As 2021 comes to a close, we are taking a look back at some of our favourite articles of the year on Balls.ie.
"Eighteen stone of bone and brawn" reads an article by the great Limerick sports writer, Séamus Ó'Ceallaigh.
John O'Grady, often referred to as Jack, has a bit of history behind him. In the summer of 1924, he became Ireland's first-ever flag bearer at the Summer Olympics.
Born and raised in Ballybricken, John was a national weight throwing champion. At first, sight, what stood out about him supposedly was his size and stature. At over six feet tall and eighteen stone, he was a sight to behold.
This monument was erected in memory of John O'Grady at the end of Mulgrave Street.
As recalled by Ó'Ceallaigh in a memoir of O'Grady's career, "it was only when he came into the company of men above the normal height that one could properly appreciate his inches."
A rather gentle and unassuming character, John was said to be "ever forgetful of his athletic prowess". He was a man who never let his athletic advantages get to his head as "a contest was no more occasion for fuss than any other natural and pleasant event."
O'Grady would make a name for himself on the national scene through his decorated career as a weight thrower. He was an All-Ireland champion at the 16-pound shot, the 28 pounds shot, the 56-pound push and the 56-pound sling.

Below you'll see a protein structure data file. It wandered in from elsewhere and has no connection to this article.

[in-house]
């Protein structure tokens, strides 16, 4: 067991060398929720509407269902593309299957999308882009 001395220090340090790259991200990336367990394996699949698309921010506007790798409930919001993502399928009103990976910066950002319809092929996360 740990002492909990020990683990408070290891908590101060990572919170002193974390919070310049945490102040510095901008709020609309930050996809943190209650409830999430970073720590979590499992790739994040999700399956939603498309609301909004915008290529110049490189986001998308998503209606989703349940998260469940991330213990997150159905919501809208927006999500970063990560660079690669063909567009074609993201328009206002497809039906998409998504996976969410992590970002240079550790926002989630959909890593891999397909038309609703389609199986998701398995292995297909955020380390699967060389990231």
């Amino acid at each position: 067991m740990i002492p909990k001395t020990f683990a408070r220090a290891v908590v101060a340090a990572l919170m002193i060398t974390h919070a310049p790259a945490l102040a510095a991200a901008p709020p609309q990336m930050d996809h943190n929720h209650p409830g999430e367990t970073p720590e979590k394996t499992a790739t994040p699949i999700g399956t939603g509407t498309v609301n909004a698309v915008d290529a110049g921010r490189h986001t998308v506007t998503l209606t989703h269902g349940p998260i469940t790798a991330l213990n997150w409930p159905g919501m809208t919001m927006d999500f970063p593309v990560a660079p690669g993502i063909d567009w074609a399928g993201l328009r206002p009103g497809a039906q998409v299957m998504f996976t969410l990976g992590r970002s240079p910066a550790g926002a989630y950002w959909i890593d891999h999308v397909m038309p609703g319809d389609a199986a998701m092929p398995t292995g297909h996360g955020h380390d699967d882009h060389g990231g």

Through his performances at the likes of the Tailteann Games, the Irish Championships and other regional events, his competency started gaining worldwide attention.
A picture from the Tailteann Games in the 1920s.
In 1915, O'Grady competed in the Dungarvan games, where he came close to achieving one of many world record throws. The late sports reporter Frank Dineen witnessed O'Grady at the event:
The outstanding feature at the Dungarvan meeting was the weight throwing of J. O'Grady. The weather, or, to be more particular, the ground as a consequence of the wet weather, was against records, but O'Grady went within inches of the world's records with the 28lbs and 56 off his shoulder.
It is a great pity that the weather is so wretched. A good hot summer and O'Grady would make world's records by the dozen.
Through national titles and world records, O'Grady's weight throwing career would go down in the books. What has become the pinnacle now for any athlete; is competing at the Olympics.
1924 was a symbolic year for Irish sport. Having become the Free State two years prior, it was Ireland's first time competing at an Olympic Games as an independent nation.
Despite holding world records and countless national titles, O'Grady didn't medal in Paris in 1924. He came seventeenth overall in the men's shot put, with fellow Irishman Paddy Bermingham representing the country in the discus.
The Opening Ceremony of the 1924 Olympics in Paris.
Ireland did achieve two medals at that Olympics. Jack Butler Yeats won a silver medal for a painting entitled 'Swimming', now on view in the National Gallery of Ireland. Back in the day, there were Olympic categories for activities such as painting, poetry and literature.
O'Grady continued to compete in weight throwing after his Olympic journey, and later became Treasurer of Limerick Athletics Club. According to Ó'Ceallaigh, "there were few men in Ireland who could press O'Grady in pushing the two stone weight."
John passed away at the early age of 43 in 1934 - less than a decade on from his appearance at the Olympics. Symbolically, he left us the day after Limerick won the All-Ireland Hurling Championship against Dublin at Croke Park.
A monument has been erected in his honour at the end of Mulgrave Street to commemorate his athletic achievements and having been Limerick's first-ever Olympian.